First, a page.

possible to develop the steel X 2 CrNiMnMoN 24 17 6 4 the microstructure.
Nitrogen-alloyed steel 805

Table 2 Typical chemical composition of base metal and filler


Cr Ni Mo Other elements
Remanit 4565 S 23-25 16-18 4-5 Mn: 5-7 N; 0.4-0.6 >5O!6

Thermanit Nimo C
(NiCr20Mol5) 20 Rem. 15 69
Thermanit Nimo
C22 (NiCr21MoW) 21 Rem. 13.5 W: 3; V: 0.3 65
Thermanit 30/40 E
0 (NiCr29Mo) 29 36 3.8 Cu : 1.8 41.5
°25 30 35 40 45 50
PRE, = %Cr + 3,3 • % Mo + 30 * % N

2 Critical crevice corrosion temperature for various steels and for the Table 3 Welding processes
nickel-based alloy. Alloy 625 (10% FeC13 6H20).

Base metal Heat input,

Garner 1985 Process thickness, mm Filler metal kJ/cm
316 L I Without welding
3,2 1 1 TIG weldir g without
TIG 8 Nimo C, 30/40 E Low
317 L
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' filler metal MMA 3-8 Nimo C 7-8.5

1,4439 4,3 SAW 12-20 NimoC 10-11.3
Va ues: %Mo MIG/MAG 8-12 Nimo C, Nimo C22 7-21
904 L 4,2
Laser 1.5 0.96
^ 6 , 6
2 3
254 SMO _J 6,1
Normally, steels with 6% Mo are welded using a type
Ladwein 1989 625 nickel-based filler metal with 9% Mo, SG-NiCr 21
I.4565S i ^4,5 Mo 9 Nb, but the 625 filler metal is not suitable for alloy
20 40 60 80 100 steels with a high nitrogen content. Due to absorption of
Critical pitting temperature. °C
nitrogen from the base metal, a Cr-Nb-nitride phase
3 Critical pitting temperature for various stainless steels, without forms with the niobium contained in Alloy 625.
welding and welded by the TIG process without filler metal.
This phase, known as *z\ causes embrittlement and
thus gives rise to inadequate elongation and toughness
Garner7 has observed that a marked temperature drop values.
critical for pitting occurs in the as-welded state (without It is therefore recommended that welding should be
filler metal) in various stainless steels. As can be confirmed carried out with a nickel-based filler metal with 15% Mo,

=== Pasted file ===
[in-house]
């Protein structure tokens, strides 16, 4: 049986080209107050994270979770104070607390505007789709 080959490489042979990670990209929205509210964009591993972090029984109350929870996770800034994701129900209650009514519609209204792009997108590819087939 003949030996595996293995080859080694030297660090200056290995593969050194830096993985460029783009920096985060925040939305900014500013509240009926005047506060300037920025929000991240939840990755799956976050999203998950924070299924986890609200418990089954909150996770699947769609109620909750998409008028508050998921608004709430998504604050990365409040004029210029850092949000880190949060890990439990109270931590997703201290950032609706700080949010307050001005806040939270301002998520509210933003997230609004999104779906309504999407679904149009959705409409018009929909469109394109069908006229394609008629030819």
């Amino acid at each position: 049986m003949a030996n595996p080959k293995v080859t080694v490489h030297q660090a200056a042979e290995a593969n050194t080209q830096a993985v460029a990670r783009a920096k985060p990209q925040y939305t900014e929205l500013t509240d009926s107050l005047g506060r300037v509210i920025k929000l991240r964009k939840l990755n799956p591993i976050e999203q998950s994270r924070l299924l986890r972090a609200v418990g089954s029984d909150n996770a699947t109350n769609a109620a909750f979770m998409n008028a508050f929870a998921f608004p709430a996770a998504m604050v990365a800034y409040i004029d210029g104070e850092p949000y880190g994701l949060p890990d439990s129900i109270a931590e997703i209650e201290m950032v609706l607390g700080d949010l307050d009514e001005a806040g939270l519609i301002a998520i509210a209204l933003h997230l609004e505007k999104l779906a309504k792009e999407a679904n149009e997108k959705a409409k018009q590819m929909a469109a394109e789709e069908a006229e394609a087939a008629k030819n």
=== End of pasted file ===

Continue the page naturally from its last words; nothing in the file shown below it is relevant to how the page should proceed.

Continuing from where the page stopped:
by the results obtained in the ferric chloride test, the SG-NiCr 20 Mo 15 (Thermanit Nimo C), which presents
difference between the welded and unwelded states in- similar mechanical properties and corrosion resistance.
creases with increasing molybdenum content and pitting
resistance equivalent (Fig. 3). The drop in the critical
pitting temperature is more significant for steels with 6% Welding tests
Mo. Various welding procedures were adopted, using different
The behaviour of Remanit 4565 S is completely differ- filler metals and base metals of different sizes. Details are
ent. It has been ascertained that, even with a molybdenum summarised in Tables 2 and 3. The welded samples are
content of 4.5%, the drop in the CPT, in steels in the designated by the welding procedures, filler metal and
as-welded state, was only 15-20 CC. The unfavourable base metal thickness.
behaviour of steels with 6% Mo is due to the tendency of Generally, the arc welding process using a tungsten
molybdenum to segregation during solidification. With a electrode (TIG or GTAW) is used to deposit beads with
molybdenum content of 'only' 4.5 % the high PREN of 52 the highest possible corrosion resistance. To weld these
is obtained by the addition of nitrogen; in this way, samples, the filler metals Thermanit Nimo C and Ther-
Remanit 4565 S presents less tendency towards segrega- manit 30/40 E were used.
tion of the molybdenum. Due to the reduced degree of For the arc welding process using protective gas
segregation and the high diffusion rate of the nitrogen, the (MIG/MAG or GMAW), pulsing techniques were gen-
form in which Remanit 4565 S solidifies is more homo- erally adopted, using gas protection based on argon with